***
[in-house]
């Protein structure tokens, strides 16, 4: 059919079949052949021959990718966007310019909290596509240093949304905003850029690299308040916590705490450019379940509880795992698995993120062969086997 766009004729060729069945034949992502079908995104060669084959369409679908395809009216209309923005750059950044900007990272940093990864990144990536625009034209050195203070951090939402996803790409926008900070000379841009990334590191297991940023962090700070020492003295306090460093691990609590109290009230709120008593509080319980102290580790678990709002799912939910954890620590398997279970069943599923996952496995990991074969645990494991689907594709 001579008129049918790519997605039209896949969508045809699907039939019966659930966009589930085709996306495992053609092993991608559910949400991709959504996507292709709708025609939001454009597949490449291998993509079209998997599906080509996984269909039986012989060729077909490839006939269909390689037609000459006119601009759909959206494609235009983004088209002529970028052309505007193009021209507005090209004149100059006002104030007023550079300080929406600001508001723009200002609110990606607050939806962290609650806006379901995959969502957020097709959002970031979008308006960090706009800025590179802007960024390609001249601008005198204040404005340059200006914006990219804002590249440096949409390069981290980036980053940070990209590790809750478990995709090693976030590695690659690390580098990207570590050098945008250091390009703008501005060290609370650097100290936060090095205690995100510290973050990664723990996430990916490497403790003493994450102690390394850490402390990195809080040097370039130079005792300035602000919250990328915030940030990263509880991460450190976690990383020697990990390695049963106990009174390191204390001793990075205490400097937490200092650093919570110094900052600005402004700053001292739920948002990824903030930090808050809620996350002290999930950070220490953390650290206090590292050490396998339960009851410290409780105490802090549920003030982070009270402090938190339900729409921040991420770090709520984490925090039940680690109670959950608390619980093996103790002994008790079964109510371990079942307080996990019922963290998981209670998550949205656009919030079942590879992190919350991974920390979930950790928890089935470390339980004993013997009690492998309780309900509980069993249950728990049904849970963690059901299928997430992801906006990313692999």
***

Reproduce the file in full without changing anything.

[in-house]
């Protein structure tokens, strides 16, 4: 059919079949052949021959990718966007310019909290596509240093949304905003850029690299308040916590705490450019379940509880795992698995993120062969086997 766009004729060729069945034949992502079908995104060669084959369409679908395809009216209309923005750059950044900007990272940093990864990144990536625009034209050195203070951090939402996803790409926008900070000379841009990334590191297991940023962090700070020492003295306090460093691990609590109290009230709120008593509080319980102290580790678990709002799912939910954890620590398997279970069943599923996952496995990991074969645990494991689907594709 001579008129049918790519997605039209896949969508045809699907039939019966659930966009589930085709996306495992053609092993991608559910949400991709959504996507292709709708025609939001454009597949490449291998993509079209998997599906080509996984269909039986012989060729077909490839006939269909390689037609000459006119601009759909959206494609235009983004088209002529970028052309505007193009021209507005090209004149100059006002104030007023550079300080929406600001508001723009200002609110990606607050939806962290609650806006379901995959969502957020097709959002970031979008308006960090706009800025590179802007960024390609001249601008005198204040404005340059200006914006990219804002590249440096949409390069981290980036980053940070990209590790809750478990995709090693976030590695690659690390580098990207570590050098945008250091390009703008501005060290609370650097100290936060090095205690995100510290973050990664723990996430990916490497403790003493994450102690390394850490402390990195809080040097370039130079005792300035602000919250990328915030940030990263509880991460450190976690990383020697990990390695049963106990009174390191204390001793990075205490400097937490200092650093919570110094900052600005402004700053001292739920948002990824903030930090808050809620996350002290999930950070220490953390650290206090590292050490396998339960009851410290409780105490802090549920003030982070009270402090938190339900729409921040991420770090709520984490925090039940680690109670959950608390619980093996103790002994008790079964109510371990079942307080996990019922963290998981209670998550949205656009919030079942590879992190919350991974920390979930950790928890089935470390339980004993013997009690492998309780309900509980069993249950728990049904849970963690059901299928997430992801906006990313692999």